Using elements from mythology and religion in video games can help developers tell a "better" story, because providing a real-world background familiar to players can paint a broader narrative in fewer words, according to speakers at a PAX East panel today.
Vancouver School of Theology graduate student Emily Jarrett and Michael Lowings, technical team lead at genetics program developer Delta Genomics, believe that use of religious tropes and elements in games can help create greater stories, as they provide pre-existing foundations that can easily be built on or adapted.
"We're interested in telling better stories," said Jarrett,"and what matters isn't necessarily [the audience], but how [developers] tell those stories, engage people on more and more levels, and do so with intelligence."
Jarrett used the Assassin's Creed franchise as an example. Ubisoft has been opened about the makeup of its development team, which is comprised of individuals of various beliefs and cultures. A disclaimer displayed at the opening of Assassin's Creed 3 says as much.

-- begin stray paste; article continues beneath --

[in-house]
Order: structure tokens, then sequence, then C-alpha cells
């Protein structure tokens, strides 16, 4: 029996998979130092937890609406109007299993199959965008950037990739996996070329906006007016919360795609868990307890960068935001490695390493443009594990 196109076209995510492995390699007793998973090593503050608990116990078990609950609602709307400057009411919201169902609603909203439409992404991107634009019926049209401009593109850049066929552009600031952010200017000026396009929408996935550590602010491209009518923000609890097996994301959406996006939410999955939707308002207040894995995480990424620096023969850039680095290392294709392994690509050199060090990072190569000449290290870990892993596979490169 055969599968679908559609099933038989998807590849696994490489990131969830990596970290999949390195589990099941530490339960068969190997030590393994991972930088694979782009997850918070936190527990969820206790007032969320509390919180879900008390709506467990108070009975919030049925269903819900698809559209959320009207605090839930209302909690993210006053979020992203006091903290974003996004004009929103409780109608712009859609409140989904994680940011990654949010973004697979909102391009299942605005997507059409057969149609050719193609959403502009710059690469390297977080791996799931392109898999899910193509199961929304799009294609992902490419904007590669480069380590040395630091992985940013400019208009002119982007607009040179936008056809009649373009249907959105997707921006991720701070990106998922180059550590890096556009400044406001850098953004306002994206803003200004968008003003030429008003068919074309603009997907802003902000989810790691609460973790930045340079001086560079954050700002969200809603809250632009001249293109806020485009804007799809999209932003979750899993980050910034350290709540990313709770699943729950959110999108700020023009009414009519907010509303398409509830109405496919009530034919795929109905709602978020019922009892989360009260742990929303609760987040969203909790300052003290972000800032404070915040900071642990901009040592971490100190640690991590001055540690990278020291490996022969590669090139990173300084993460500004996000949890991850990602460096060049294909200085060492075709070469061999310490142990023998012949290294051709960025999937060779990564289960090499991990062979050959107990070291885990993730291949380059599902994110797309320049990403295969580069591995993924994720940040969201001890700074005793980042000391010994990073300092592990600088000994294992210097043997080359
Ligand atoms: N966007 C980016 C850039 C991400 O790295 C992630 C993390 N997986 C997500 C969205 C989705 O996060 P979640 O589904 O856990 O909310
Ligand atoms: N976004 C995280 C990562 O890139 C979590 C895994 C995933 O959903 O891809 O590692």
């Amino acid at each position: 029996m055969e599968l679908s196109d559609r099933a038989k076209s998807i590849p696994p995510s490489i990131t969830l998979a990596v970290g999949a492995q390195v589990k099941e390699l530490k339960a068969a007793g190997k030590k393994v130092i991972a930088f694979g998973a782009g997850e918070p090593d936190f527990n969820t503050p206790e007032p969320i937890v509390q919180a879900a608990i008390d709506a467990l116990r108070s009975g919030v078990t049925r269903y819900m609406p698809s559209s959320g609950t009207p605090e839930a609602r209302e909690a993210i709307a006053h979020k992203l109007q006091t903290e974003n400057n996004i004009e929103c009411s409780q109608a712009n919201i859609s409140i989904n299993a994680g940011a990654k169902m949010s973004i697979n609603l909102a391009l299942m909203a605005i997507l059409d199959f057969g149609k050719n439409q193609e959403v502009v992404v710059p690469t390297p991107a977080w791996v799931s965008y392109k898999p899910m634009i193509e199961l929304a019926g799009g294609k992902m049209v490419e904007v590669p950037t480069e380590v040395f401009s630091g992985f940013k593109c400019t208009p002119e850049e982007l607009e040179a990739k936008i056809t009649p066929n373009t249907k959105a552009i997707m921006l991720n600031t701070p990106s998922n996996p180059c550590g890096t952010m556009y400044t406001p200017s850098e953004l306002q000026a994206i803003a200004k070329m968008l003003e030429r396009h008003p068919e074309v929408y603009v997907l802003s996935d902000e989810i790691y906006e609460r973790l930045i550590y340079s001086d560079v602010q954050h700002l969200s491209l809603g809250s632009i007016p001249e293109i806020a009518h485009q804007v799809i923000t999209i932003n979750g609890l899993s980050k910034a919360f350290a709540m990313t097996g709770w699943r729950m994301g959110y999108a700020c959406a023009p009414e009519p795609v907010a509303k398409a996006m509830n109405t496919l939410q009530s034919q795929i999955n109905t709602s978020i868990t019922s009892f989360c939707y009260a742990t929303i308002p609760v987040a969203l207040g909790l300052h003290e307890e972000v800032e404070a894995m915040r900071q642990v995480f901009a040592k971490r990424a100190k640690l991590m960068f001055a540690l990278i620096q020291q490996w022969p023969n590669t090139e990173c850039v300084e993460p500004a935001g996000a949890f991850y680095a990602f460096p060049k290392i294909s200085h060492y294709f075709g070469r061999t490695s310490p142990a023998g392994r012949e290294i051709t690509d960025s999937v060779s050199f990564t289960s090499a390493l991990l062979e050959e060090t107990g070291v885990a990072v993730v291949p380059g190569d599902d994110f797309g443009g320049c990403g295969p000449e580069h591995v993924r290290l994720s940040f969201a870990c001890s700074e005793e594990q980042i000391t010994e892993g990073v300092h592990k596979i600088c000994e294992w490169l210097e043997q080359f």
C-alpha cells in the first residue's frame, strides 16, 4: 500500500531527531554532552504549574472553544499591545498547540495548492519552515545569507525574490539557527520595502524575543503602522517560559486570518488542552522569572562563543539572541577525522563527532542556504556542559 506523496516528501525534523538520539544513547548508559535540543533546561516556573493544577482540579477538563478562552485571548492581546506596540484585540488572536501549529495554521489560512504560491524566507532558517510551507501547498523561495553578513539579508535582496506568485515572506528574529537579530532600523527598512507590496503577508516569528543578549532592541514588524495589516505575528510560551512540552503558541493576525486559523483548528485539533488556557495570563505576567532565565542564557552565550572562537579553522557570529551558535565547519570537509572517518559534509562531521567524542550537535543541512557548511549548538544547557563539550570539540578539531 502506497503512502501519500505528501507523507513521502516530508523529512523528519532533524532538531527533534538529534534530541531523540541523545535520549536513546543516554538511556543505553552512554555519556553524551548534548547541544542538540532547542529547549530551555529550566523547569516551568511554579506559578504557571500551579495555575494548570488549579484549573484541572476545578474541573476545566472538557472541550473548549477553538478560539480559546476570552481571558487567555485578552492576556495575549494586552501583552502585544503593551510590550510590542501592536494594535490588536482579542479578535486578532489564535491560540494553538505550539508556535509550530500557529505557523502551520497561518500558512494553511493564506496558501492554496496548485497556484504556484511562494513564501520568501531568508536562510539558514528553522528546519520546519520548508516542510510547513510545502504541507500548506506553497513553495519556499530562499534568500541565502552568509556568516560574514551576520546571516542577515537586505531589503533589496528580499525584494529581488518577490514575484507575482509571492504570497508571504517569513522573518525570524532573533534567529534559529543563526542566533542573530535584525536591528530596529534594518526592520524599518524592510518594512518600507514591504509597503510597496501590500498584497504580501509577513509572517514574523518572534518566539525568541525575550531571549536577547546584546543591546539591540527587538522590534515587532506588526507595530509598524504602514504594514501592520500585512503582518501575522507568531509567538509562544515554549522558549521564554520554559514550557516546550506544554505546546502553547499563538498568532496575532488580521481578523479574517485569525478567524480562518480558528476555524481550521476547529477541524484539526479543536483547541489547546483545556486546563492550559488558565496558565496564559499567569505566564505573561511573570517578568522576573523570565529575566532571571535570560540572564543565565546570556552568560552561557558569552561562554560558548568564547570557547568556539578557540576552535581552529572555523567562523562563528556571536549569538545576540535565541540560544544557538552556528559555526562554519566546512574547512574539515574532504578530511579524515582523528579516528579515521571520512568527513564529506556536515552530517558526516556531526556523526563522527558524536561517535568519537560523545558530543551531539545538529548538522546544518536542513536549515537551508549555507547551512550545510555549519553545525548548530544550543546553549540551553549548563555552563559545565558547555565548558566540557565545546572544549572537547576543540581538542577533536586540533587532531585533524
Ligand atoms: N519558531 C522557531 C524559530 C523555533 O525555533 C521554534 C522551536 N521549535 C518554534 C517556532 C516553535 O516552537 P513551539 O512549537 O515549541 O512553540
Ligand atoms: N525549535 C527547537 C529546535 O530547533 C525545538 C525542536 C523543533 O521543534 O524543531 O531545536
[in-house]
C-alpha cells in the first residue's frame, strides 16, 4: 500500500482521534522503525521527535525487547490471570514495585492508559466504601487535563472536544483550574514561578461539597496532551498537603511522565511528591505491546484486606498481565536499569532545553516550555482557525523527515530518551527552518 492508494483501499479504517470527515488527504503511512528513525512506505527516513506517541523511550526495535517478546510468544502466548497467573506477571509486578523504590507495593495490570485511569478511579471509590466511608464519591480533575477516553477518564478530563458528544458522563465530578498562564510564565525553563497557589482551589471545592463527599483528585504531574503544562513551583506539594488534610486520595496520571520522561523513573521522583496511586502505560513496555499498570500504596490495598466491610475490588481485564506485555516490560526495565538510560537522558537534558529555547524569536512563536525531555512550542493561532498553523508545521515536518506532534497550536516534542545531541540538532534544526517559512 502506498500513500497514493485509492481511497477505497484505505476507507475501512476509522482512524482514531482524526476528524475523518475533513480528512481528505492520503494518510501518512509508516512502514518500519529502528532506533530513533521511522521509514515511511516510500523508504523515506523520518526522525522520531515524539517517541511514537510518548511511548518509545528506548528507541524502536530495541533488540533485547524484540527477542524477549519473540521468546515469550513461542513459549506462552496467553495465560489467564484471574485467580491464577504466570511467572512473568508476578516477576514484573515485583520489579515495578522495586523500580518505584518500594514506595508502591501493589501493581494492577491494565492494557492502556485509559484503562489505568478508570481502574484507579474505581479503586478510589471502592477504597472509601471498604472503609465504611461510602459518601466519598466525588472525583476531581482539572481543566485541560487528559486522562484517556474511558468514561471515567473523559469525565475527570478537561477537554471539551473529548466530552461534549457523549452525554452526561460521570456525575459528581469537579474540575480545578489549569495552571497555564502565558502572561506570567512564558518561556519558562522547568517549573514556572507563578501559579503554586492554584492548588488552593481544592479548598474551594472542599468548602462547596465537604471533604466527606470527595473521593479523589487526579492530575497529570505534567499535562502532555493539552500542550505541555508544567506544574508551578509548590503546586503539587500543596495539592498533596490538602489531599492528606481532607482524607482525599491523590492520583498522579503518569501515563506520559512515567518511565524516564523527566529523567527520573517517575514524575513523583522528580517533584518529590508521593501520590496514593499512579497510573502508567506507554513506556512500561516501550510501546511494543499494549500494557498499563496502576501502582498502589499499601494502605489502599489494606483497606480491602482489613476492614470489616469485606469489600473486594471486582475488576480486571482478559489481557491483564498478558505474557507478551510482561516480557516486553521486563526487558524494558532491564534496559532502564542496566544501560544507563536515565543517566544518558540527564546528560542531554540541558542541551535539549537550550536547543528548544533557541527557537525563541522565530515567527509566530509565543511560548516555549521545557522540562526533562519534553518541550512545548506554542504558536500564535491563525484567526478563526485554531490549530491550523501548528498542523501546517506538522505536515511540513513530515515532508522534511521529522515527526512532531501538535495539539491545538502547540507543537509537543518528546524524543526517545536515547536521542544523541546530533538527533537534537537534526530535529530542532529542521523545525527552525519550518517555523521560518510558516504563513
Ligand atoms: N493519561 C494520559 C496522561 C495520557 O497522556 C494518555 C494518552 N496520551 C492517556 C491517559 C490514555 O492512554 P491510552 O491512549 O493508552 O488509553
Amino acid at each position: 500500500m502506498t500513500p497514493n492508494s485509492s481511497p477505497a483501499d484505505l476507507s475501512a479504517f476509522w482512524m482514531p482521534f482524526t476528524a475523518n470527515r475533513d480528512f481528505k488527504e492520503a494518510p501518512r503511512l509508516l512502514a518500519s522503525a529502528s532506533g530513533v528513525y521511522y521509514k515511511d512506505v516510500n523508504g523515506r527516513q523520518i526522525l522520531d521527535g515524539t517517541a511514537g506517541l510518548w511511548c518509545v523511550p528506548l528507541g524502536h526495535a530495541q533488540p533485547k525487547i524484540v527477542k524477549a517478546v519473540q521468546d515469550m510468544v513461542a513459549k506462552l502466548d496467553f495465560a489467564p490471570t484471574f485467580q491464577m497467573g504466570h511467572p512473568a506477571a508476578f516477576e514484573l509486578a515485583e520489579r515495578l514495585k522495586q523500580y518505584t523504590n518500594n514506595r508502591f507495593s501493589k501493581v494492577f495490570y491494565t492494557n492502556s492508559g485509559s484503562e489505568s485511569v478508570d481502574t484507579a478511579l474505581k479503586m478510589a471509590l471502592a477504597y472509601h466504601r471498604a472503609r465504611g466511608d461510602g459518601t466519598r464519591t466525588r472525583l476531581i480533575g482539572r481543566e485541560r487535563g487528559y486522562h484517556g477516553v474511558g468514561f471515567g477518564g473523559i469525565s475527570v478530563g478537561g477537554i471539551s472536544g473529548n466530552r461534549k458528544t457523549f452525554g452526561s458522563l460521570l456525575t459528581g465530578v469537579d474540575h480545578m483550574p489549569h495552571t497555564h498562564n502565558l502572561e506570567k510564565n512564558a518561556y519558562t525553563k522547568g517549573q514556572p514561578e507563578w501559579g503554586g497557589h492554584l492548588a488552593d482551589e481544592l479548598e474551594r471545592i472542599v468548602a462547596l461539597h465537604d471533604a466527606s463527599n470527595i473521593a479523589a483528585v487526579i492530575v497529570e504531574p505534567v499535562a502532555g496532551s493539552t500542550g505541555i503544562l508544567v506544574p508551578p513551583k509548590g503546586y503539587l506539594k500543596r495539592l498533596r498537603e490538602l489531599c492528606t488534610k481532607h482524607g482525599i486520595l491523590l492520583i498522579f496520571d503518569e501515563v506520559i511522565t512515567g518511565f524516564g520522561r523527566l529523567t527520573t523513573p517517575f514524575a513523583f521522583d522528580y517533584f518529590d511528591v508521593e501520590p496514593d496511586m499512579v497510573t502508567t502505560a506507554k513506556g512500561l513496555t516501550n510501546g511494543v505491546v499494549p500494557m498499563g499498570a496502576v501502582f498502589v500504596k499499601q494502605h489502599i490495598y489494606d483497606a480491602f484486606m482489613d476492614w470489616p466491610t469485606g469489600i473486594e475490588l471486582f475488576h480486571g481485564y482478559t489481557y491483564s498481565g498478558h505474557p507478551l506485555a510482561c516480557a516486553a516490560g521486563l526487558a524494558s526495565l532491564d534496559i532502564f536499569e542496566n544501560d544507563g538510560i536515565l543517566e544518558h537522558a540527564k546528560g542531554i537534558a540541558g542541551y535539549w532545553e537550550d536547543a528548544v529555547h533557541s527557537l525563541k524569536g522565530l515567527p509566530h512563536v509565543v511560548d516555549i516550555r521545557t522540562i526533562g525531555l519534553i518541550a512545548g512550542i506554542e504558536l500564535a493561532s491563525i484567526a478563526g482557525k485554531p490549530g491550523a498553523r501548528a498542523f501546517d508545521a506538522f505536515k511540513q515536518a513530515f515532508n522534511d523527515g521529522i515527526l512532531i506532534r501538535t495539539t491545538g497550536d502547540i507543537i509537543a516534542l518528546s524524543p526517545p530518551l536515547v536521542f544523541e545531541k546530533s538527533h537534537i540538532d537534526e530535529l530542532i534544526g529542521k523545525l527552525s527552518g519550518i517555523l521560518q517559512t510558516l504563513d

"Ubisoft put together a team of various religions and cultures to write a story set in essentially a mythological age that uses real world religions, and is respectful to them by being real," Jarrett explained. "Historically, people know about the Crusades, and a lot of the issues between the Church and the people involved. We engage the story and we bring people's knowledge in. We bring in people's own understanding of history, and of a story, and are using fewer words by referencing something that is outside."
Lowings continued that developers can define a character that is "both a strong and nuanced character in five words or less," and further engage players by creating new in-game religions on existing mythologies.
"We create internally cohesive narratives," Jarrett said. "It's interesting how people engage these stories based on which one they think is more likely."